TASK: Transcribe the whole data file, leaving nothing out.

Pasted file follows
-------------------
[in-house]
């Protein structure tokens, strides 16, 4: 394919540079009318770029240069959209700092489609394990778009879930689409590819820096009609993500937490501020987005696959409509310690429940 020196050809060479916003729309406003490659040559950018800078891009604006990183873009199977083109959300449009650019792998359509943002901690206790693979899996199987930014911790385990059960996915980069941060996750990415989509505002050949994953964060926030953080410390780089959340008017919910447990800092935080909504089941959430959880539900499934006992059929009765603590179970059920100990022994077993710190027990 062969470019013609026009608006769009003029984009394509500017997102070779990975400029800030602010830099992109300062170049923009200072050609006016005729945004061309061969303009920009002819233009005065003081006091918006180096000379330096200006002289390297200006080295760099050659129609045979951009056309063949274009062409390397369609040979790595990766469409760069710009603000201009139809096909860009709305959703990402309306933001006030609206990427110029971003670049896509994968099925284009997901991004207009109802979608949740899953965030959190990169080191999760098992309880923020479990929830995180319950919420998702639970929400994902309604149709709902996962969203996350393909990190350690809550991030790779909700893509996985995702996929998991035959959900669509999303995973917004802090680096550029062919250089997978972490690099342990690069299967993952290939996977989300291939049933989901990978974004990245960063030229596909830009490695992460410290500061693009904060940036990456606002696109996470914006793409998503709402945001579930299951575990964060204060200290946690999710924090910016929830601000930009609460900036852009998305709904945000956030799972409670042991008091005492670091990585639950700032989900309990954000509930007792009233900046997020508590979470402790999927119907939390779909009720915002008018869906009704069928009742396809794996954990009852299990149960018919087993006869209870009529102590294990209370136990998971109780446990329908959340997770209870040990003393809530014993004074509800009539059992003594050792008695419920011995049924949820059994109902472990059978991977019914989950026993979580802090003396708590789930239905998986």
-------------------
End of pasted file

[in-house]
């Protein structure tokens, strides 16, 4: 394919540079009318770029240069959209700092489609394990778009879930689409590819820096009609993500937490501020987005696959409509310690429940 020196050809060479916003729309406003490659040559950018800078891009604006990183873009199977083109959300449009650019792998359509943002901690206790693979899996199987930014911790385990059960996915980069941060996750990415989509505002050949994953964060926030953080410390780089959340008017919910447990800092935080909504089941959430959880539900499934006992059929009765603590179970059920100990022994077993710190027990 062969470019013609026009608006769009003029984009394509500017997102070779990975400029800030602010830099992109300062170049923009200072050609006016005729945004061309061969303009920009002819233009005065003081006091918006180096000379330096200006002289390297200006080295760099050659129609045979951009056309063949274009062409390397369609040979790595990766469409760069710009603000201009139809096909860009709305959703990402309306933001006030609206990427110029971003670049896509994968099925284009997901991004207009109802979608949740899953965030959190990169080191999760098992309880923020479990929830995180319950919420998702639970929400994902309604149709709902996962969203996350393909990190350690809550991030790779909700893509996985995702996929998991035959959900669509999303995973917004802090680096550029062919250089997978972490690099342990690069299967993952290939996977989300291939049933989901990978974004990245960063030229596909830009490695992460410290500061693009904060940036990456606002696109996470914006793409998503709402945001579930299951575990964060204060200290946690999710924090910016929830601000930009609460900036852009998305709904945000956030799972409670042991008091005492670091990585639950700032989900309990954000509930007792009233900046997020508590979470402790999927119907939390779909009720915002008018869906009704069928009742396809794996954990009852299990149960018919087993006869209870009529102590294990209370136990998971109780446990329908959340997770209870040990003393809530014993004074509800009539059992003594050792008695419920011995049924949820059994109902472990059978991977019914989950026993979580802090003396708590789930239905998986």